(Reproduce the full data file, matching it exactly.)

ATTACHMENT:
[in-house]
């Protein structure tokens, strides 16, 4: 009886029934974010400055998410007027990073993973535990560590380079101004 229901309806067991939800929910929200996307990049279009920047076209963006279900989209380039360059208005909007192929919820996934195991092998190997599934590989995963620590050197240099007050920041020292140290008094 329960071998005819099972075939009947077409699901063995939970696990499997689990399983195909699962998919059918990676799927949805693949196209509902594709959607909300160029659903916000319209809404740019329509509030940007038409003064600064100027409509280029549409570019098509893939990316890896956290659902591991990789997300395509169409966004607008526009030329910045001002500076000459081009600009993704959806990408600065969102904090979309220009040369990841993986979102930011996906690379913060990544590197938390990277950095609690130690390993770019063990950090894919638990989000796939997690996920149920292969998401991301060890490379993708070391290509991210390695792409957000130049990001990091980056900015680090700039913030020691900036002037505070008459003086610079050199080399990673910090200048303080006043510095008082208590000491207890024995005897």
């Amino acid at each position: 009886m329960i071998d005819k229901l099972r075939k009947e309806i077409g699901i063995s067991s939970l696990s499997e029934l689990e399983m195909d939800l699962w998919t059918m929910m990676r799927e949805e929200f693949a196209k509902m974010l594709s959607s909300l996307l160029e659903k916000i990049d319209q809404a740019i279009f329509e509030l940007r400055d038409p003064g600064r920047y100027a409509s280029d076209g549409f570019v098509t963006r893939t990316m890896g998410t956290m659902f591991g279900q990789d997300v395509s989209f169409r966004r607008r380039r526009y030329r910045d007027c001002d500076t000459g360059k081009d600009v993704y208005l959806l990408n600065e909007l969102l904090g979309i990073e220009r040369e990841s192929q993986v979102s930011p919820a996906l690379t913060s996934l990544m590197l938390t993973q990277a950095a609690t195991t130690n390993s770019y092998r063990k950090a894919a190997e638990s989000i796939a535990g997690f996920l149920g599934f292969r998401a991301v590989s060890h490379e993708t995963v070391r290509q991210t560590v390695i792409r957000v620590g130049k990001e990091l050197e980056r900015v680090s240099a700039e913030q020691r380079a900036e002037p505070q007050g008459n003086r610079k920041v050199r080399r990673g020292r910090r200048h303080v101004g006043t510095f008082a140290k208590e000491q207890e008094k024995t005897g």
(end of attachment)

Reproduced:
[in-house]
């Protein structure tokens, strides 16, 4: 009886029934974010400055998410007027990073993973535990560590380079101004 229901309806067991939800929910929200996307990049279009920047076209963006279900989209380039360059208005909007192929919820996934195991092998190997599934590989995963620590050197240099007050920041020292140290008094 329960071998005819099972075939009947077409699901063995939970696990499997689990399983195909699962998919059918990676799927949805693949196209509902594709959607909300160029659903916000319209809404740019329509509030940007038409003064600064100027409509280029549409570019098509893939990316890896956290659902591991990789997300395509169409966004607008526009030329910045001002500076000459081009600009993704959806990408600065969102904090979309220009040369990841993986979102930011996906690379913060990544590197938390990277950095609690130690390993770019063990950090894919638990989000796939997690996920149920292969998401991301060890490379993708070391290509991210390695792409957000130049990001990091980056900015680090700039913030020691900036002037505070008459003086610079050199080399990673910090200048303080006043510095008082208590000491207890024995005897």
């Amino acid at each position: 009886m329960i071998d005819k229901l099972r075939k009947e309806i077409g699901i063995s067991s939970l696990s499997e029934l689990e399983m195909d939800l699962w998919t059918m929910m990676r799927e949805e929200f693949a196209k509902m974010l594709s959607s909300l996307l160029e659903k916000i990049d319209q809404a740019i279009f329509e509030l940007r400055d038409p003064g600064r920047y100027a409509s280029d076209g549409f570019v098509t963006r893939t990316m890896g998410t956290m659902f591991g279900q990789d997300v395509s989209f169409r966004r607008r380039r526009y030329r910045d007027c001002d500076t000459g360059k081009d600009v993704y208005l959806l990408n600065e909007l969102l904090g979309i990073e220009r040369e990841s192929q993986v979102s930011p919820a996906l690379t913060s996934l990544m590197l938390t993973q990277a950095a609690t195991t130690n390993s770019y092998r063990k950090a894919a190997e638990s989000i796939a535990g997690f996920l149920g599934f292969r998401a991301v590989s060890h490379e993708t995963v070391r290509q991210t560590v390695i792409r957000v620590g130049k990001e990091l050197e980056r900015v680090s240099a700039e913030q020691r380079a900036e002037p505070q007050g008459n003086r610079k920041v050199r080399r990673g020292r910090r200048h303080v101004g006043t510095f008082a140290k208590e000491q207890e008094k024995t005897g």